SUMMARY OF THE INVENTION

Certain aspects of the present disclosure provide a method for configuring context aware sessions. The method generally includes providing a first session using a first communication channel and using contextual information of the first session to provide a second session using a second communication channel, wherein the second session is associated with the first session.

Certain aspects of the present disclosure provide an apparatus for configuring context aware sessions. The apparatus generally includes at least one processor configured to provide a first session using a first communication channel and use contextual information of the first session to provide a second session using a second communication channel, wherein the second session is associated with the first session; and a memory coupled to the at least one processor.

Certain aspects of the present disclosure provide a computer-program product for configuring context aware sessions, the computer-program product generally includes a non-transitory computer-program product for configuring context aware sessions, the computer-program product comprising instructions for providing a first session using a first communication channel and using contextual information of the first session to provide a second session using a second communication channel, wherein the second session is associated with the first session.

Certain aspects of the present disclosure provide a method that includes receiving, via a receiver device, user input information to access an application, the user input information including at least one action request. The method may also include authorizing the user to access the application, storing the user input information as part of a contextual history information record in a database memory, generating a response message to the selected at least one action request based on the contextual history information, and forwarding the response message to the user via a transmitter device.

Certain aspects of the present disclosure provide an apparatus that includes a receiver configured to receive user input information to access an application, the user input information including at least one action request. The apparatus may also include a processor configured to authorize the user to access the application, store the user input information as part of a contextual history information record in a database memory, and generate a response message to the selected at least one action request based on the contextual history information. The apparatus may also include a transmitter configured to forward the response message to the user.

BRIEF DESCRIPTION OF THE DRAWINGS

FIG. 1 is a block diagram of a communications system conceptually illustrating an example of context aware sessions in accordance with certain aspects of the present disclosure.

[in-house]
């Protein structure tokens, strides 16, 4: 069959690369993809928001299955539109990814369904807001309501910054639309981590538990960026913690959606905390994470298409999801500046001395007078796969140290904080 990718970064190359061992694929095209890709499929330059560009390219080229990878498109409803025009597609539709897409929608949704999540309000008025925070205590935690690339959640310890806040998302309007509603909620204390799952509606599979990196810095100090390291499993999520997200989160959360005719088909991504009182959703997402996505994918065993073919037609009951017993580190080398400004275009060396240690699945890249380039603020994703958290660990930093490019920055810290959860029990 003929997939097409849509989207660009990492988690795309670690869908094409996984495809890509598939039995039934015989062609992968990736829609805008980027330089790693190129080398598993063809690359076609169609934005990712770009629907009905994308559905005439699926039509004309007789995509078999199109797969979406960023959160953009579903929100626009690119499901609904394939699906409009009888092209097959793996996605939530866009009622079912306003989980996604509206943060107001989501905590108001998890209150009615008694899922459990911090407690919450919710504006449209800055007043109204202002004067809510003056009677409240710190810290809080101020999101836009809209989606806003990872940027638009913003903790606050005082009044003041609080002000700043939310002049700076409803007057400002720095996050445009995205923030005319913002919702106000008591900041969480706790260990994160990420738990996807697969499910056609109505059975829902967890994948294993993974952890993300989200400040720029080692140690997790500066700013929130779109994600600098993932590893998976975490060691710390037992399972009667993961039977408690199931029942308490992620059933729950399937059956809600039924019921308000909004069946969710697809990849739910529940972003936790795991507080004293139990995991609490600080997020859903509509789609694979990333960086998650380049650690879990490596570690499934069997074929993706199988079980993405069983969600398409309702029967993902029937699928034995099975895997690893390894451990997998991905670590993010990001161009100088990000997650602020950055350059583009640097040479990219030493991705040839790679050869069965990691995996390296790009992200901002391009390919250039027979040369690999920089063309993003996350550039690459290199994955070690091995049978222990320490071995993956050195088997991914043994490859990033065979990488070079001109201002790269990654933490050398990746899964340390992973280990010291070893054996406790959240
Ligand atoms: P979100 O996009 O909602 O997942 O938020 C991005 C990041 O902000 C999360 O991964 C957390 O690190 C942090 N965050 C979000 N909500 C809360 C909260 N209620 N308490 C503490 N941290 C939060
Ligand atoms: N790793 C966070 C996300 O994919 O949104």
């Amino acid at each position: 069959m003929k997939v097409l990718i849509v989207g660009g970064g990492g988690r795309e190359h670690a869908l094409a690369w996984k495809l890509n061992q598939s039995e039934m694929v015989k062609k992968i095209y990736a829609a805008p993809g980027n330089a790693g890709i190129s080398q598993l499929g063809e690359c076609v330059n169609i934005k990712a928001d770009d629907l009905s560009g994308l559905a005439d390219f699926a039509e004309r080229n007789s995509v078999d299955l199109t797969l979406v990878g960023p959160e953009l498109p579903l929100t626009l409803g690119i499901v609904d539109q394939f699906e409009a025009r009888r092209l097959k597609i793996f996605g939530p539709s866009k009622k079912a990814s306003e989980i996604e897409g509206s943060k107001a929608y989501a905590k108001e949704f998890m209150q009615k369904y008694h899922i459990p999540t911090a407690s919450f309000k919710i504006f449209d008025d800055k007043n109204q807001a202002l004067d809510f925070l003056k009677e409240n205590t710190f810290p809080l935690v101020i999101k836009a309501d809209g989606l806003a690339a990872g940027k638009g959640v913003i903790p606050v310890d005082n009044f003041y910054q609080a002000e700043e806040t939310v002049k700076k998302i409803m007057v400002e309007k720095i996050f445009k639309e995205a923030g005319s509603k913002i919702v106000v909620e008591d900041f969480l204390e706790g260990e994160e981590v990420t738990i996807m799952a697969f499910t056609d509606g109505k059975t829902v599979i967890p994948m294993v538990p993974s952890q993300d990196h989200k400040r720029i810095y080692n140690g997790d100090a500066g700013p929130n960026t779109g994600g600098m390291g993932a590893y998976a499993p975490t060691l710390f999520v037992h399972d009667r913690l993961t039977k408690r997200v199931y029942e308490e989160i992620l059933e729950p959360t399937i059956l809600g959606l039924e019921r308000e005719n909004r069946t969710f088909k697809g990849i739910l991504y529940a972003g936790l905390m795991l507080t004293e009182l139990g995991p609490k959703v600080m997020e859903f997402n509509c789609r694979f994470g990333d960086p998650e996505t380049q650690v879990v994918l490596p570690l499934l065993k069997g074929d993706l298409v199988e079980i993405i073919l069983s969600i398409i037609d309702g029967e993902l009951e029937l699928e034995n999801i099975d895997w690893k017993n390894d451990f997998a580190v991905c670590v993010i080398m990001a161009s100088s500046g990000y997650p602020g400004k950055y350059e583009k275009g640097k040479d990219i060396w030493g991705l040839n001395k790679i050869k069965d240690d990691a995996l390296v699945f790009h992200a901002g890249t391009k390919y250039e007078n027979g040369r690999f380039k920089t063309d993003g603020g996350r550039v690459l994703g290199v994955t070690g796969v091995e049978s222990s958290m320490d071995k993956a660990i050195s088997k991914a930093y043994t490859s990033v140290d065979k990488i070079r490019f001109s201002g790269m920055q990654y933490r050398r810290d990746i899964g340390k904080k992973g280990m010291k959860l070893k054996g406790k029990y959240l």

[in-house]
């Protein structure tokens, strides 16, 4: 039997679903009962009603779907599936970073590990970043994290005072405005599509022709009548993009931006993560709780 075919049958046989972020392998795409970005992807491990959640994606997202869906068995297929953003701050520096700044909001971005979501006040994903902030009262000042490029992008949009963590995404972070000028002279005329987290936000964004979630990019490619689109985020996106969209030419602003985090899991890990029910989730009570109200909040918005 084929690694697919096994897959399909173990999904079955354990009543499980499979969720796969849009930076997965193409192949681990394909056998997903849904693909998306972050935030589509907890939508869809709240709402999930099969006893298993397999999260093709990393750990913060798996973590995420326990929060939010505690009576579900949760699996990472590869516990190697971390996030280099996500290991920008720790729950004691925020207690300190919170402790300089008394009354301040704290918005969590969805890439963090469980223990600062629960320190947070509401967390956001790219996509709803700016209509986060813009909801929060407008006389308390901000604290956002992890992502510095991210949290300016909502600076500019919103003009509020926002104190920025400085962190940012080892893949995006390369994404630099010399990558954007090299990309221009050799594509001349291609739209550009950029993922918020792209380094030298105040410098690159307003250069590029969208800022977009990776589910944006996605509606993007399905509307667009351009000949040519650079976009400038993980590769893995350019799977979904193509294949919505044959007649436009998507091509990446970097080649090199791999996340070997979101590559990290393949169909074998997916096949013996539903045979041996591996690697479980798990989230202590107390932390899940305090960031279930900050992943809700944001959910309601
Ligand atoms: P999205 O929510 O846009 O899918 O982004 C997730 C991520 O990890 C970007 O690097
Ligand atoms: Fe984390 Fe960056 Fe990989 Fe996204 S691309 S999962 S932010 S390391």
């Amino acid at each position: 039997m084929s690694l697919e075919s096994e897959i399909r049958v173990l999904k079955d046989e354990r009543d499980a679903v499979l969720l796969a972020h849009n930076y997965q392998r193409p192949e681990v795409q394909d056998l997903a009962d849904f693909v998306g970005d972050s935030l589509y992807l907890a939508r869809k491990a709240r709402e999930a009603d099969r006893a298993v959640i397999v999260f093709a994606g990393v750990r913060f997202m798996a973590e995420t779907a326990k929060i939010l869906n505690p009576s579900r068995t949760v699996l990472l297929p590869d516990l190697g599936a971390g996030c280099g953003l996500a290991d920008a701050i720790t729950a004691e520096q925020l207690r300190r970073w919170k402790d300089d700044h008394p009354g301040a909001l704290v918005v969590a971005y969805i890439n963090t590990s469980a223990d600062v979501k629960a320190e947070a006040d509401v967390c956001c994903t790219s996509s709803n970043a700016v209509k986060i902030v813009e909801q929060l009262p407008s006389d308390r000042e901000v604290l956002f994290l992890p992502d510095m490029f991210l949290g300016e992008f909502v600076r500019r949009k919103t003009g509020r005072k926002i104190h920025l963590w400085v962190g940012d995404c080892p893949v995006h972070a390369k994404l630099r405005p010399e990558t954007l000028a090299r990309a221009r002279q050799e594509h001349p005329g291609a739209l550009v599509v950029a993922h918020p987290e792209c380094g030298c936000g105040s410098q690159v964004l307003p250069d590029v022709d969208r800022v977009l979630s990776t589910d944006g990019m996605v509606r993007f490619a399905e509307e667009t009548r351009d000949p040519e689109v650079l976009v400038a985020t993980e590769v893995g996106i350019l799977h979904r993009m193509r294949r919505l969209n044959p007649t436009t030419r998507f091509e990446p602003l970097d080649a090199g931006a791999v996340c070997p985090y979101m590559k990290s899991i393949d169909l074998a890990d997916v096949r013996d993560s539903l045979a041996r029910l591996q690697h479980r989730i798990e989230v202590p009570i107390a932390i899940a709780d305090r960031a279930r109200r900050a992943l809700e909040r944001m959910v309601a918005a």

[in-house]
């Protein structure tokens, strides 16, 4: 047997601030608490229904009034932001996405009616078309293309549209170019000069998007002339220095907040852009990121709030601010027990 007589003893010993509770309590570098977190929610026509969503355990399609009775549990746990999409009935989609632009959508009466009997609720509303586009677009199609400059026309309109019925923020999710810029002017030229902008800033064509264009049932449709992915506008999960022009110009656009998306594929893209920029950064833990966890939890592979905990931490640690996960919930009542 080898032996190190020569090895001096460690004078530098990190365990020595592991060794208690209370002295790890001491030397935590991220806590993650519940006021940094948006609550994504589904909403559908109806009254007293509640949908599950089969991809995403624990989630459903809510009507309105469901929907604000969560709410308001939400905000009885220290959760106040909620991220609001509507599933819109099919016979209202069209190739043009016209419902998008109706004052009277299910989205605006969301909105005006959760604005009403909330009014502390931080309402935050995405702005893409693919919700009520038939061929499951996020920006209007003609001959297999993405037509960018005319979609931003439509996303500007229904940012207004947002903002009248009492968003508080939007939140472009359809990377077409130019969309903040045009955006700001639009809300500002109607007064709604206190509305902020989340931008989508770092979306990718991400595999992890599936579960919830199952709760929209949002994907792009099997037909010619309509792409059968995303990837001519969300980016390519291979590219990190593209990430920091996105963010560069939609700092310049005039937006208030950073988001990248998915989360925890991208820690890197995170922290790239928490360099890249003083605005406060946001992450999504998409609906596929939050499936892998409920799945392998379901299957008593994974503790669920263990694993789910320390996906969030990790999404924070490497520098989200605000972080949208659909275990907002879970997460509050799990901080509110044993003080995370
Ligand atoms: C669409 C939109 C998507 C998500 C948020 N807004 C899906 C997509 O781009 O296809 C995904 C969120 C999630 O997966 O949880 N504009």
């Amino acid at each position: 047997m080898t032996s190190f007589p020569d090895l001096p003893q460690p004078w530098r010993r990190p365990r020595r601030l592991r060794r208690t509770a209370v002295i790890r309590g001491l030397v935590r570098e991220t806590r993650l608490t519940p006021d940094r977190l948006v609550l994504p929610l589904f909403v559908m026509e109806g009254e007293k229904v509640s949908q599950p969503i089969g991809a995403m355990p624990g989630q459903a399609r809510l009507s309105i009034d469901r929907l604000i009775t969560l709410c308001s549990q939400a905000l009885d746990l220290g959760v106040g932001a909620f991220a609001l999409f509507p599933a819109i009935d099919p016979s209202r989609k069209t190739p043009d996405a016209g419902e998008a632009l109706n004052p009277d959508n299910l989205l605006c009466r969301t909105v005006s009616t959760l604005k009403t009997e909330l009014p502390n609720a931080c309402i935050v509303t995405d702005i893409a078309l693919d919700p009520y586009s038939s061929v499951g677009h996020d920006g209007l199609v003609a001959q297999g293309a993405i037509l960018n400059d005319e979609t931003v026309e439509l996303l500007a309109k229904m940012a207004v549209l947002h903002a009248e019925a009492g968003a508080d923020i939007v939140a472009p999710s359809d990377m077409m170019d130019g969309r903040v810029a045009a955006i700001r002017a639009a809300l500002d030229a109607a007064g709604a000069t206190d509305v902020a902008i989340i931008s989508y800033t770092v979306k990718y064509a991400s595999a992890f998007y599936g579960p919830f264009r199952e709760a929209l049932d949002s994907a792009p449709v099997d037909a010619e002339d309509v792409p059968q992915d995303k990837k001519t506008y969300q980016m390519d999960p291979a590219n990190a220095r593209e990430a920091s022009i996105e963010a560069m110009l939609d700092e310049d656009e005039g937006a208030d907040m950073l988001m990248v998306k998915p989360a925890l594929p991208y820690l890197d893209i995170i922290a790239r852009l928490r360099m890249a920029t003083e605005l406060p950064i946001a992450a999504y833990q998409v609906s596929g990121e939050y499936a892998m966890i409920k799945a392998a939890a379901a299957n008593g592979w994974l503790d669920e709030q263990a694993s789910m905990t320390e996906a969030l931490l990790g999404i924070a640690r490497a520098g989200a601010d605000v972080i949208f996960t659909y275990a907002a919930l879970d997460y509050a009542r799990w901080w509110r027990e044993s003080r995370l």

FIG. 2A is a block diagram of a communication system illustrating an example of multi channel context aware transactions in accordance with certain embodiments of the present disclosure.

FIG. 2B is another block diagram of a communication system illustrating an example of proactive and predictive context aware transactions in accordance with certain embodiments of the present disclosure.

FIG. 3 illustrates example for diagram providing a multi-channel context aware session in accordance with embodiments of the present disclosure.

FIG. 4 illustrates an example system diagram of a network entity configured to perform the various operations of embodiments of the present disclosure.

FIG. 5 illustrates an example flow diagram according to another embodiment of the present disclosure.

FIG. 6 illustrates an example network entity embodied with hardware and/or software to perform example operations based on one or more example embodiments of the present disclosure.

The foregoing summary, as well as the following detailed description of certain embodiments of the present invention, will be better understood when read in conjunction with the appended drawings. The figures illustrate diagrams of the functional blocks of various embodiments. The functional blocks are not necessarily indicative of the division between hardware circuitry. Thus, for example, one or more of the functional blocks (e.g., processors or memories) may be implemented in a single piece of hardware (e.g., a general purpose signal processor or a block or random access memory, hard disk, or the like). Similarly, the programs may be stand alone programs, may be incorporated as subroutines in an operating system, may be functions in an installed imaging software package, and the like. It should be understood that the various embodiments are not limited to the arrangements and instrumentality shown in the drawings.

DETAILED DESCRIPTION OF THE INVENTION

FIG. 1 is a block diagram of a communications system 100 conceptually illustrating an example of context aware sessions in accordance with certain aspects of the present disclosure.